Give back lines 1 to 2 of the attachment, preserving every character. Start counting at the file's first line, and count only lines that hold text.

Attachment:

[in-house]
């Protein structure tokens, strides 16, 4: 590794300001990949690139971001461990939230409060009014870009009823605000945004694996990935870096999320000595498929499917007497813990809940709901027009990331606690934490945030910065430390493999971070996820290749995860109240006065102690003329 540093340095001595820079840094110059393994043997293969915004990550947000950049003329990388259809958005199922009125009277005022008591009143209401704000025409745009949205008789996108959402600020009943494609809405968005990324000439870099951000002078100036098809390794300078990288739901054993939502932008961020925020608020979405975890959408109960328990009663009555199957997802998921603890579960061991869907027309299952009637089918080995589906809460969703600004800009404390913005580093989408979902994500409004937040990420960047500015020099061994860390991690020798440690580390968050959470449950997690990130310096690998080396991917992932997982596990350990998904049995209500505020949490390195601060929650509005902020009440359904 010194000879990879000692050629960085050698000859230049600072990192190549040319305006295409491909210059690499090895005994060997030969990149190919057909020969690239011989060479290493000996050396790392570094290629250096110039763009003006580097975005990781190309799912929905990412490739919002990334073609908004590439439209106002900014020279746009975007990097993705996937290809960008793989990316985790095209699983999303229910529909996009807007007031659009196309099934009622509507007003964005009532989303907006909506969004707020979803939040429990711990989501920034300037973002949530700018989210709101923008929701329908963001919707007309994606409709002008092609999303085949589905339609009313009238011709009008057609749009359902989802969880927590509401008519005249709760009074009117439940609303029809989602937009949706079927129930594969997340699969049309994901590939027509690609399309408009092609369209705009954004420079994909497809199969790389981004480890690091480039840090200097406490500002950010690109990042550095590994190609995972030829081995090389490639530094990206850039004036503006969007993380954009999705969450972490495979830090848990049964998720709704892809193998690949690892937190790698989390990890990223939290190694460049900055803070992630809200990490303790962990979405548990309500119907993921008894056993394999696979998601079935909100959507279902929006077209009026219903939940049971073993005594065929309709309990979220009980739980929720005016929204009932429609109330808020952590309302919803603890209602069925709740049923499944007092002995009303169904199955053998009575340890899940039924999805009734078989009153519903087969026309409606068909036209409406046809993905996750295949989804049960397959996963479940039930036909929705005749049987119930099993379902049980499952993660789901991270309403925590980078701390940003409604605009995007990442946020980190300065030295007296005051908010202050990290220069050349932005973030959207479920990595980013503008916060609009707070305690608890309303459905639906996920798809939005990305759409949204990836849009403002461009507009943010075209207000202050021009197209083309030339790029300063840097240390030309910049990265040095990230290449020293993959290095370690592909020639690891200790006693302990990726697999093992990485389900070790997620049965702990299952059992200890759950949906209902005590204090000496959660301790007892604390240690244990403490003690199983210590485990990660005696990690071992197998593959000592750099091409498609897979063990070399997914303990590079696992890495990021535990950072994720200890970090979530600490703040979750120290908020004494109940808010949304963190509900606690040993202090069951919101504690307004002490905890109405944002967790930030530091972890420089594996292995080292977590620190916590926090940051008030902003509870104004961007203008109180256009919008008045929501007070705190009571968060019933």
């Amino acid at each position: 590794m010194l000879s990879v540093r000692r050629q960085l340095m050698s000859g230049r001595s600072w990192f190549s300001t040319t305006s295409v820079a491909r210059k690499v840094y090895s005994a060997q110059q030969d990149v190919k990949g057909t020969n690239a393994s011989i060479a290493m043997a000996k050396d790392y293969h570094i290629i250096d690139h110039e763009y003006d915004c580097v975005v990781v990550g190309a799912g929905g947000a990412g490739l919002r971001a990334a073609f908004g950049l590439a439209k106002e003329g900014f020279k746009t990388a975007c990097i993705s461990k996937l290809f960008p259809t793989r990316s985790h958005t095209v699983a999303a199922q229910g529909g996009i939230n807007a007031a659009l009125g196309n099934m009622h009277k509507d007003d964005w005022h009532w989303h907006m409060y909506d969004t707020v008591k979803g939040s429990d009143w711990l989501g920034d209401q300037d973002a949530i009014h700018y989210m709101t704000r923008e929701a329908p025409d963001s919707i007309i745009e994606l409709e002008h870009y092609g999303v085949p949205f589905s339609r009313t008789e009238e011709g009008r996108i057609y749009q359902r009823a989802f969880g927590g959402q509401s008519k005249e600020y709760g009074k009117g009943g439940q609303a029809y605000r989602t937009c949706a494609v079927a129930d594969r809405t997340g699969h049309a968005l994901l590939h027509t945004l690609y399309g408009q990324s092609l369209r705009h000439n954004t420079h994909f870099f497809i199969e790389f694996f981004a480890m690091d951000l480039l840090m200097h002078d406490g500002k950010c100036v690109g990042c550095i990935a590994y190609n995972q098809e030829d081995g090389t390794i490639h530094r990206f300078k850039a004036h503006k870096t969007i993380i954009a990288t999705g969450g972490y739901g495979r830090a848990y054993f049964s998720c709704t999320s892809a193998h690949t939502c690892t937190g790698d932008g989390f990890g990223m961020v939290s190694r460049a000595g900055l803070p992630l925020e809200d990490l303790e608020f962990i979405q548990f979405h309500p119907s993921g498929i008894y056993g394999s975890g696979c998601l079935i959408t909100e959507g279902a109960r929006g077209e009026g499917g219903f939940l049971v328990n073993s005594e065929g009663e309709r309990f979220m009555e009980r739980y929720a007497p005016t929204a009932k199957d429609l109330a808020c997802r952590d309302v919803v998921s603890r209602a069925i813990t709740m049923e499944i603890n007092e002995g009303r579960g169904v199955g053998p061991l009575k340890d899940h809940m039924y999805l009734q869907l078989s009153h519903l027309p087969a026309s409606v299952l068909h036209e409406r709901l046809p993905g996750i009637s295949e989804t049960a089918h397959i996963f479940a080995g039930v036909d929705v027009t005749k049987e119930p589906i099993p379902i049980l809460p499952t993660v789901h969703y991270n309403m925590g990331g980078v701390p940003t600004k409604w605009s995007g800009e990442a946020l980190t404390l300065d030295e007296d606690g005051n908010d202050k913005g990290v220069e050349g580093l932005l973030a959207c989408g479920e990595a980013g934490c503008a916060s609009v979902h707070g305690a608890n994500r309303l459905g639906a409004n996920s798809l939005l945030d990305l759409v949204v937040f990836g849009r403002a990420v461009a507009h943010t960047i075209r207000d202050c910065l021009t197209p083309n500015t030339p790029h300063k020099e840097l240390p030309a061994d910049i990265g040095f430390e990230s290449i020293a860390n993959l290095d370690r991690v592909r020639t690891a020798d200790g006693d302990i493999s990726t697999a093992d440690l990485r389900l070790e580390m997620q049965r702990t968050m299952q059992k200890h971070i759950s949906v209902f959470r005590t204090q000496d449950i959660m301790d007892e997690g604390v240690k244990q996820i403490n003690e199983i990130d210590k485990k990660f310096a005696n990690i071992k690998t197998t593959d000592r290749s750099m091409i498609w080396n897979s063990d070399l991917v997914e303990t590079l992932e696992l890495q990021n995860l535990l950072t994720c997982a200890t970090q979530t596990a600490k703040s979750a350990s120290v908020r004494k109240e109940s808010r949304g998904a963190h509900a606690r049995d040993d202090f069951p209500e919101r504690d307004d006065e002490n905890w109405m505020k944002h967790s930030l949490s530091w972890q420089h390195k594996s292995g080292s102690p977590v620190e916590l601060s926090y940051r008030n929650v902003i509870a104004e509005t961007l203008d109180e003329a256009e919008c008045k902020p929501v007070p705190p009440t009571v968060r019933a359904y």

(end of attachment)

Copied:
[in-house]
């Protein structure tokens, strides 16, 4: 590794300001990949690139971001461990939230409060009014870009009823605000945004694996990935870096999320000595498929499917007497813990809940709901027009990331606690934490945030910065430390493999971070996820290749995860109240006065102690003329 540093340095001595820079840094110059393994043997293969915004990550947000950049003329990388259809958005199922009125009277005022008591009143209401704000025409745009949205008789996108959402600020009943494609809405968005990324000439870099951000002078100036098809390794300078990288739901054993939502932008961020925020608020979405975890959408109960328990009663009555199957997802998921603890579960061991869907027309299952009637089918080995589906809460969703600004800009404390913005580093989408979902994500409004937040990420960047500015020099061994860390991690020798440690580390968050959470449950997690990130310096690998080396991917992932997982596990350990998904049995209500505020949490390195601060929650509005902020009440359904 010194000879990879000692050629960085050698000859230049600072990192190549040319305006295409491909210059690499090895005994060997030969990149190919057909020969690239011989060479290493000996050396790392570094290629250096110039763009003006580097975005990781190309799912929905990412490739919002990334073609908004590439439209106002900014020279746009975007990097993705996937290809960008793989990316985790095209699983999303229910529909996009807007007031659009196309099934009622509507007003964005009532989303907006909506969004707020979803939040429990711990989501920034300037973002949530700018989210709101923008929701329908963001919707007309994606409709002008092609999303085949589905339609009313009238011709009008057609749009359902989802969880927590509401008519005249709760009074009117439940609303029809989602937009949706079927129930594969997340699969049309994901590939027509690609399309408009092609369209705009954004420079994909497809199969790389981004480890690091480039840090200097406490500002950010690109990042550095590994190609995972030829081995090389490639530094990206850039004036503006969007993380954009999705969450972490495979830090848990049964998720709704892809193998690949690892937190790698989390990890990223939290190694460049900055803070992630809200990490303790962990979405548990309500119907993921008894056993394999696979998601079935909100959507279902929006077209009026219903939940049971073993005594065929309709309990979220009980739980929720005016929204009932429609109330808020952590309302919803603890209602069925709740049923499944007092002995009303169904199955053998009575340890899940039924999805009734078989009153519903087969026309409606068909036209409406046809993905996750295949989804049960397959996963479940039930036909929705005749049987119930099993379902049980499952993660789901991270309403925590980078701390940003409604605009995007990442946020980190300065030295007296005051908010202050990290220069050349932005973030959207479920990595980013503008916060609009707070305690608890309303459905639906996920798809939005990305759409949204990836849009403002461009507009943010075209207000202050021009197209083309030339790029300063840097240390030309910049990265040095990230290449020293993959290095370690592909020639690891200790006693302990990726697999093992990485389900070790997620049965702990299952059992200890759950949906209902005590204090000496959660301790007892604390240690244990403490003690199983210590485990990660005696990690071992197998593959000592750099091409498609897979063990070399997914303990590079696992890495990021535990950072994720200890970090979530600490703040979750120290908020004494109940808010949304963190509900606690040993202090069951919101504690307004002490905890109405944002967790930030530091972890420089594996292995080292977590620190916590926090940051008030902003509870104004961007203008109180256009919008008045929501007070705190009571968060019933």